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Will China's slowdown benefit the rest of the world?

Margareta Lindeman | Flickr | Getty Images

Worries over China's slowing economy have been a recurring headwind for investors in recent years, but a note from U.K. research firm Capital Economics argues that slower growth will in fact be positive for the rest of the world.

"China's continuing economic slowdown is clearly bad news for some commodity exporters. However, the world as a whole should actually benefit from slower but better-balanced growth in China," the note said.

(Read more: Smog—the economic kind—swallows China)

Concerns over the state of China's economy and risks of a credit bubble have come back into focus recently following the country's first bond default in recent history, combined with a string of negative economic data. Meanwhile, Chinese Premier Li Keqiang warned on Thursday that the economy faces "severe challenges" in 2014, rattling sentiment and prompting a sharp sell-off on the Chinese stock market.

If the world's second-largest economy was to suddenly slow, or if its credit problems were to lead to an economic crash, many fear the global ramifications would be severe.

Frederic Neumann, co-head of Asian economic research at HSBC, said a sudden stumble by China would reverberate across the world.

"While weaker commodity prices would ultimately provide a boost to the West, there is a tail of countries from Australia to Africa and Latin America, depending on the sector, [therefore] a sudden crunch on the Mainland would thus have a knock-on effect elsewhere," he added.

But Capital Economics' chief global economist Julian Jessop said slower Chinese growth would be better for the global market for five reasons.

Firstly, slowing growth in China is no new phenomenon. In fact, growth has been slowing sharply since 2011, he pointed out, thus recent signs of a slowdown are just a continuation of an ongoing trend.

(Read more: What that China debt default means to the market)

Secondly, because China's economy has grown so large following years of double-digit growth, increases in demand at growth rates of 7 percent are potentially just as big as those in the 2000s, Jessop said. A shift away from net exports towards consumption could in principle boost activity elsewhere, by reducing China's trade surplus, he added.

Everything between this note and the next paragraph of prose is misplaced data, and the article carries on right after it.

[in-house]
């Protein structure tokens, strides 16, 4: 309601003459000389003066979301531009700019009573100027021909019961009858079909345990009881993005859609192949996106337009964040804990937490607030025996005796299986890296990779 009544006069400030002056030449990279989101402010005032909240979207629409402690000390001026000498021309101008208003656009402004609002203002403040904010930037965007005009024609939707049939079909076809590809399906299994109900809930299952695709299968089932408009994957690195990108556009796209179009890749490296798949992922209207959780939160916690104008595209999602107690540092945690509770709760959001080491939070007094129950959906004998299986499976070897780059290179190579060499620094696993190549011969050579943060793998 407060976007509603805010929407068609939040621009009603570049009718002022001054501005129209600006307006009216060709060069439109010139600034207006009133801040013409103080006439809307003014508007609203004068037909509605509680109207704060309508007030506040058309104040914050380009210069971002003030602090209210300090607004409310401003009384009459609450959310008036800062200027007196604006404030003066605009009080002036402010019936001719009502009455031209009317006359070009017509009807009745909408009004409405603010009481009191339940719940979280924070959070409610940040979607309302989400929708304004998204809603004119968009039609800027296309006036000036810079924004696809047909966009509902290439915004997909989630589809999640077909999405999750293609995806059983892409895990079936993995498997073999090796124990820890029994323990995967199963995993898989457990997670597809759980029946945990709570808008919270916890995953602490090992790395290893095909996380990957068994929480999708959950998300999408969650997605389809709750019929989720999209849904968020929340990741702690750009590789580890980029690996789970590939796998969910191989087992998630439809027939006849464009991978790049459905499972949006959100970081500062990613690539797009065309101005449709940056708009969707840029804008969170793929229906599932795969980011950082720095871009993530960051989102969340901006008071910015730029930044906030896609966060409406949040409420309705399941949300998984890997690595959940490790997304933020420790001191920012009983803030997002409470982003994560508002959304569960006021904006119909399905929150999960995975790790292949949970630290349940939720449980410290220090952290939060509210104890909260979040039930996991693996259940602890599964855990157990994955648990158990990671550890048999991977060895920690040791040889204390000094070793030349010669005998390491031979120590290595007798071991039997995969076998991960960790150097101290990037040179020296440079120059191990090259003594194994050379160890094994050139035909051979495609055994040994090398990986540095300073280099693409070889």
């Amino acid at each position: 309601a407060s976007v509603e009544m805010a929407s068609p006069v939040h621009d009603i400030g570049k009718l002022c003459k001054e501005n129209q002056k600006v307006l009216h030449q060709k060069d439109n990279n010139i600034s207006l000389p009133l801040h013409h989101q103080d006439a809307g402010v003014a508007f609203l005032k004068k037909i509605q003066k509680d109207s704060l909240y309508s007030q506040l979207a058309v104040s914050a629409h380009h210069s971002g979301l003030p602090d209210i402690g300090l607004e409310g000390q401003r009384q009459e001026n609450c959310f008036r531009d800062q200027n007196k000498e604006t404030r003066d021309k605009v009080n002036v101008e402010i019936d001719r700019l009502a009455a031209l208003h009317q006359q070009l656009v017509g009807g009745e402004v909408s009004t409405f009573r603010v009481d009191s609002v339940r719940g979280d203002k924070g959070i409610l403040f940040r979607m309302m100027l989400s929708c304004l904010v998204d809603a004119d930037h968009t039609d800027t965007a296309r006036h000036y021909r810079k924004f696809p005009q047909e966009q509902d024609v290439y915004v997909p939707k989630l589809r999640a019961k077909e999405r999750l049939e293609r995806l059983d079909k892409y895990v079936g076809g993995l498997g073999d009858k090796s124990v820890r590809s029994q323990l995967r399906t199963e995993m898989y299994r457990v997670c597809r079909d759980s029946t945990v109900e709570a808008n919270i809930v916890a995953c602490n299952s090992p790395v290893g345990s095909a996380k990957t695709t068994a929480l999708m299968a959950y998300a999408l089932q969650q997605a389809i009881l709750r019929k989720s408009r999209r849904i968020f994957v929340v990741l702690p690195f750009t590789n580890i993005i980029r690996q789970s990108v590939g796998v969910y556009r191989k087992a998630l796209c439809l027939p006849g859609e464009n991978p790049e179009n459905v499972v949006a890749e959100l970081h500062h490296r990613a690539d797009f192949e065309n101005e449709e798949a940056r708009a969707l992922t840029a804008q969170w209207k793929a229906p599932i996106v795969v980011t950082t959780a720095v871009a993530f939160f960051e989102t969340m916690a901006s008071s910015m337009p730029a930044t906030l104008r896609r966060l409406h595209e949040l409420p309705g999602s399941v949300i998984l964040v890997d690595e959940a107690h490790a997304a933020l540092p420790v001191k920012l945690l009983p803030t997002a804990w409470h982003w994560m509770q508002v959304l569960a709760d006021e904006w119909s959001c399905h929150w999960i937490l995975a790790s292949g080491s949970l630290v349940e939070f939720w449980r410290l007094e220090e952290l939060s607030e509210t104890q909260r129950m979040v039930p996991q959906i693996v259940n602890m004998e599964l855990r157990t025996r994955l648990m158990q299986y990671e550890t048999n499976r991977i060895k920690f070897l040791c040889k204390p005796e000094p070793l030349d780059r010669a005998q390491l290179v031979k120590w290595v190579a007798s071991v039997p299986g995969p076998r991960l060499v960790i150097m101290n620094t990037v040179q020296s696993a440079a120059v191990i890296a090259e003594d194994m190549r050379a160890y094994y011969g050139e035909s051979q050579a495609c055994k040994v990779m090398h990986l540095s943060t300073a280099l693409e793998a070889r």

The third reason cited Jessop pointed out was that Chinese authorities have engineered slowing growth, and if growth were to suddenly worsen, they would have the means to change their policies.

"A controlled slowdown now should reduce the chances of a crash landing later," he added.

Fourthly, although many analysts fear a China slowdown would be negative for commodity prices, Jessop said it would actually be a net positive for the rest of the world.

"Obviously it is bad news for commodity producers and exporters, at least initially, but even they would eventually be worse off if China's unsustainable investment and credit boom were allowed to continue. In the meantime, it is good news for commodity consumers, including China itself," he said.

Finally, Capital Economics warned investors to be wary of reading too much into the recent rout in copper prices. They said the slump has been compounded by factors specific to the industry, such as China's clampdown on the use of metals for financing.

Capital Economics' view echoes that of Marc Faber, the editor and publisher of The Gloom, Boom and Doom Report, who told CNBC on Thursday that China was growing at a much slower pace than people commonly perceived. He said this was ultimately not as worrying as many thought however, because slower growth with less credit risk would be better for China long term.

(Read more: China central bank ready to act if growth falters)

"While China will likely avoid a hard-landing, it's important not to be complacent about the importance of mainland growth for the world economy as a whole," added HSBC's Neumann.

"The world can probably deal with a gradual deceleration of Chinese growth, but a stumble would trip everyone else up as well," he added.

China enjoyed double digit growth prior to the global financial crisis, but has slowed down considerably since. Growth dropped to 7.7 percent in 2012 and 2013, down from 9.2 percent in 2011. Capital Economics sees China growing by 7.3 percent in 2014 and 7 percent in 2015, below the Chinese government's 2014 forecast for 7.5 percent.

By CNBC's Katie Holliday: Follow her on Twitter @hollidaykatie

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